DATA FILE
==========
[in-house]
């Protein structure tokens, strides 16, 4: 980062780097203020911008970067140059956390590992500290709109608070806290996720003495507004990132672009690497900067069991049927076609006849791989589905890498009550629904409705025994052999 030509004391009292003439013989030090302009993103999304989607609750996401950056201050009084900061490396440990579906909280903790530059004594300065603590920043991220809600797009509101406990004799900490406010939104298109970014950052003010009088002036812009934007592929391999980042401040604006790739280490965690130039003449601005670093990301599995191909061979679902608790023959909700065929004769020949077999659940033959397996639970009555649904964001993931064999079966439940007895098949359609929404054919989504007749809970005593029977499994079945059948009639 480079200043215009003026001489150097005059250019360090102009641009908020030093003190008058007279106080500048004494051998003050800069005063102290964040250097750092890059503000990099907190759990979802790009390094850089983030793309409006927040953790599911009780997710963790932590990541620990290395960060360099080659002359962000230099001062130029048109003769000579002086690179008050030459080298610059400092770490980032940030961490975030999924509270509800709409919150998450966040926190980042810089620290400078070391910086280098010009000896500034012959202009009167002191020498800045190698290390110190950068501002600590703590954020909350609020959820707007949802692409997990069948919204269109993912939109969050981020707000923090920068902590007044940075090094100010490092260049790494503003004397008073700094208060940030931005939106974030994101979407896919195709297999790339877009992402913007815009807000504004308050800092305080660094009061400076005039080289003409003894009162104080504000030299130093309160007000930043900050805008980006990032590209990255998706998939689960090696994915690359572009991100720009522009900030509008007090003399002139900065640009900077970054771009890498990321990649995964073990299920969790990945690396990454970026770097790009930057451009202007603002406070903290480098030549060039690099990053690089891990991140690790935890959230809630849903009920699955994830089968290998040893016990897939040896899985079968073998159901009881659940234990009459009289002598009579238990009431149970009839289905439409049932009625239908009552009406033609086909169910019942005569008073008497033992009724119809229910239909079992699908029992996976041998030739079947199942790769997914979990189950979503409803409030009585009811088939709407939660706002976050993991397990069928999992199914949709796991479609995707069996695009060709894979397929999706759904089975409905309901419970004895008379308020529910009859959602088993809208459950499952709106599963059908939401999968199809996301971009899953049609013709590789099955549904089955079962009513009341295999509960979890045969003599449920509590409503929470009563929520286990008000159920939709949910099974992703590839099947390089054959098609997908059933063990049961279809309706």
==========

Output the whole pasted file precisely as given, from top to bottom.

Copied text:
[in-house]
């Protein structure tokens, strides 16, 4: 980062780097203020911008970067140059956390590992500290709109608070806290996720003495507004990132672009690497900067069991049927076609006849791989589905890498009550629904409705025994052999 030509004391009292003439013989030090302009993103999304989607609750996401950056201050009084900061490396440990579906909280903790530059004594300065603590920043991220809600797009509101406990004799900490406010939104298109970014950052003010009088002036812009934007592929391999980042401040604006790739280490965690130039003449601005670093990301599995191909061979679902608790023959909700065929004769020949077999659940033959397996639970009555649904964001993931064999079966439940007895098949359609929404054919989504007749809970005593029977499994079945059948009639 480079200043215009003026001489150097005059250019360090102009641009908020030093003190008058007279106080500048004494051998003050800069005063102290964040250097750092890059503000990099907190759990979802790009390094850089983030793309409006927040953790599911009780997710963790932590990541620990290395960060360099080659002359962000230099001062130029048109003769000579002086690179008050030459080298610059400092770490980032940030961490975030999924509270509800709409919150998450966040926190980042810089620290400078070391910086280098010009000896500034012959202009009167002191020498800045190698290390110190950068501002600590703590954020909350609020959820707007949802692409997990069948919204269109993912939109969050981020707000923090920068902590007044940075090094100010490092260049790494503003004397008073700094208060940030931005939106974030994101979407896919195709297999790339877009992402913007815009807000504004308050800092305080660094009061400076005039080289003409003894009162104080504000030299130093309160007000930043900050805008980006990032590209990255998706998939689960090696994915690359572009991100720009522009900030509008007090003399002139900065640009900077970054771009890498990321990649995964073990299920969790990945690396990454970026770097790009930057451009202007603002406070903290480098030549060039690099990053690089891990991140690790935890959230809630849903009920699955994830089968290998040893016990897939040896899985079968073998159901009881659940234990009459009289002598009579238990009431149970009839289905439409049932009625239908009552009406033609086909169910019942005569008073008497033992009724119809229910239909079992699908029992996976041998030739079947199942790769997914979990189950979503409803409030009585009811088939709407939660706002976050993991397990069928999992199914949709796991479609995707069996695009060709894979397929999706759904089975409905309901419970004895008379308020529910009859959602088993809208459950499952709106599963059908939401999968199809996301971009899953049609013709590789099955549904089955079962009513009341295999509960979890045969003599449920509590409503929470009563929520286990008000159920939709949910099974992703590839099947390089054959098609997908059933063990049961279809309706």